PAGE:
Small and medium-sized businesses (SMBs) face something of a quandary where IT is concerned. Fully aware of the benefits of technology, in terms of driving revenue and managing costs, business leaders are eager to use IT to improve their operations. But they are also conscious of competing cost pressures, and aware of the need to spread limited funds across a range of functions. IT can add significant value to organisations, but the technology solutions SMBs need rarely come for free.
Traditionally, few SMBs – particularly micro businesses – have been able to afford the high-end, market-leading IT solutions used by larger companies. And as such, they have found it difficult to compete in many business sectors. But thanks to the advent of cloud computing, companies no longer need a state-of-the-art on-premise IT infrastructure to carry out information technology functions. With hosted services at their fingertips, advanced IT solutions have become more accessible to the UK’s smallest companies.
Paying for IT on a subscription basis
Rather than having to spend many thousands on hardware, software, constructing a network and building up server capacity, companies can now simply ‘rent’ IT services through an outsourcer. The advent of software, infrastructure and platform-as-a-service means companies can utilise top-end solutions without taking ownership. Providing they have a fast and reliable broadband connection, SMBs can simply access IT services online over the internet. This eliminates the major capital expenditure associated with developing an in-house IT function.
As a consequence, IT has become more affordable for small businesses. They are able to sign up for the technology services they require, and use them on demand as and when there is a need. There is no need to invest large sums buying servers and software outright, meaning there is far less risk involved for SMBs. This helps from a financial management perspective, as the company is under less pressure to derive a strong return on investment. They do not have to venture into the red in order to get started with IT.
The inherent flexibility of cloud computing is another major benefit for the UK’s smallest companies. While they may be required to commit to a certain amount of expenditure each month, depending on the terms of their cloud subscription contract, SMBs can generally scale their usage up or down according to demand. So during certain periods, the company may wish to pay for additional IT services, but then reduce their usage at a later date.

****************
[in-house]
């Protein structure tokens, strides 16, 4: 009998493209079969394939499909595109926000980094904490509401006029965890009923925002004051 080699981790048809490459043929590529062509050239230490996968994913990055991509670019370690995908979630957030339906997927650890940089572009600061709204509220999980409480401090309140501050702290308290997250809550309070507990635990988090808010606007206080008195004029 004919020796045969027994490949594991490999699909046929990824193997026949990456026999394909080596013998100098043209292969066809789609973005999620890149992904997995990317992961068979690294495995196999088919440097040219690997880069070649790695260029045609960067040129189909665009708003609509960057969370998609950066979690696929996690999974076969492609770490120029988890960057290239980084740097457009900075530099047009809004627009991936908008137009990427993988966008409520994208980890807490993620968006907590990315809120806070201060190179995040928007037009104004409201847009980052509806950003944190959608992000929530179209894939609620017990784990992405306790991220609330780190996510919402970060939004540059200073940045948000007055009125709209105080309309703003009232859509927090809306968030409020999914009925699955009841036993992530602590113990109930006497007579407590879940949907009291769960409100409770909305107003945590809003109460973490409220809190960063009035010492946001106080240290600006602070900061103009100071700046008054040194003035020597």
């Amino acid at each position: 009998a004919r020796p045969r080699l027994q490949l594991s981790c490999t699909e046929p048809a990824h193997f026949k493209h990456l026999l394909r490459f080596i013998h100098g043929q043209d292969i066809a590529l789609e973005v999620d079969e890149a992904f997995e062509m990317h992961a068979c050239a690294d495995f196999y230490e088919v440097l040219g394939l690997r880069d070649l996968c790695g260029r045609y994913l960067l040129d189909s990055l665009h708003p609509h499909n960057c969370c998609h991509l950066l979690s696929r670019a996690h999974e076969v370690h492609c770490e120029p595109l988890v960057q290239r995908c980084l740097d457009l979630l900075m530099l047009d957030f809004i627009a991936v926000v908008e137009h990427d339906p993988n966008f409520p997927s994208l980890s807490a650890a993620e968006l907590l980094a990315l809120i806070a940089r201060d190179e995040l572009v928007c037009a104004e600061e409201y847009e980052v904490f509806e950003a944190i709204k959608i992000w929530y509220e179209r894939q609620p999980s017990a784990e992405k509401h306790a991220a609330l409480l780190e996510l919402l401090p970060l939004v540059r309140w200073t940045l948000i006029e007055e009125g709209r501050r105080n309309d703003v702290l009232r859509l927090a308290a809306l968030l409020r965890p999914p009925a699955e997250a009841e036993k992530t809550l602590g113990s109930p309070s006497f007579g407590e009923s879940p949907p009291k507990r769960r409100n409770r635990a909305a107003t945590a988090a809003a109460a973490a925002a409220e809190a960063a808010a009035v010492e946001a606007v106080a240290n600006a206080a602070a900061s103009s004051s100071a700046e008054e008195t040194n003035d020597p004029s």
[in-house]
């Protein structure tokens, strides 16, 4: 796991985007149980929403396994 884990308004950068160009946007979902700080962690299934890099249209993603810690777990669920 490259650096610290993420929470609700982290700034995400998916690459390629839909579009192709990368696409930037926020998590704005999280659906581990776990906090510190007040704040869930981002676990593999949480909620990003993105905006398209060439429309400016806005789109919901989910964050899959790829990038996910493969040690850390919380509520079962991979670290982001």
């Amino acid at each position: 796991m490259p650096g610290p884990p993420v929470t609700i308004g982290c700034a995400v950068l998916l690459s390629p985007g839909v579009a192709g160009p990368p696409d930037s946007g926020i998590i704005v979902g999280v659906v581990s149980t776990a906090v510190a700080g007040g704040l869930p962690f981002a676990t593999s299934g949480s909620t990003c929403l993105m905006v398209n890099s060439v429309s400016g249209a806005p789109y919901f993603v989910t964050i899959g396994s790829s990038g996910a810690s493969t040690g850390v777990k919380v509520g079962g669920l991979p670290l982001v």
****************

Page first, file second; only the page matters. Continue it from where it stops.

Crucially for the SMB, they are not committed to pay out large sums over an extended period of time. If the company experiences a cashflow crisis, one way of reducing expenditure may be simply to stop using particular IT services. If servers and software have been purchased outright, the company does not have this option. It is immediately left with a deficit – due to investment in physical IT assets – which can only be reduced by deriving operational value from IT.
So will more SMBS embrace the cloud in 2012?
UK small business leaders are aware of the various benefits of cloud computing for their organisations. They realise that hosted services increase their access to advanced IT, while giving employees greater flexibility and reducing operational and maintenance costs. SMB leaders are also conscious of the improvements made to cloud security in recent years, and as a consequence, more willing to overhaul their IT. As companies with limited in-house IT operations, they are the firms which stand to gain the most from cloud computing. The service delivery model can instantly transform their fortunes, allowing them to tap into the world of ecommerce and online business. The cloud can help them compete effectively with much bigger rivals with far greater budgets.
According to research conducted by Cisco recently, SMB leaders are making it their purpose to investigate cloud computing and assess its benefits for themselves. Of those company bosses surveyed by the networking firm, 44 per cent said they had a full understanding of the cloud, its operations and potential benefits. When asked the same question in 2009, just 20 per cent of SMB leaders were confident in their appreciation of the cloud. This alone suggests progress is being made within the small business community.
Some 45 per cent of those SMBs surveyed by Cisco said they are already using at least one cloud service to their advantage. And respondents indicated a desire and intention to spend more in this area over the coming months and years. During 2012, half of UK small companies plan to spend at least a third of their IT budgets on cloud and managed services in 2012, Cisco claimed.
According to Cisco’s Jeff Beckham, cloud investments help SMBs reduce risk when investing in new technology. And this is a crucial point. As small businesses are not required to commit large amounts of their budget to cloud services – but still gain access to advanced solutions – there is relatively little that can go wrong. He suggested that lures such as minimal investment in IT, easier installations, access to more robust applications, greater agility to respond to changes in the marketplace and the ability to try software before they buy will encourage more SMBs to adopt cloud computing this year.
“You are able to adopt a new technology without a large up-front investment, making it all the more appealing,” Mr Beckham added. And this is why up to three-quarters of UK firms are now using hosted services in some form or other. The IT landscape has changed, quickly and decidedly. But not only this, innovation has been to small businesses’ advantage. They can now match the IT capabilities of far bigger rivals, enabling them to compete more effectively and broaden their horizons.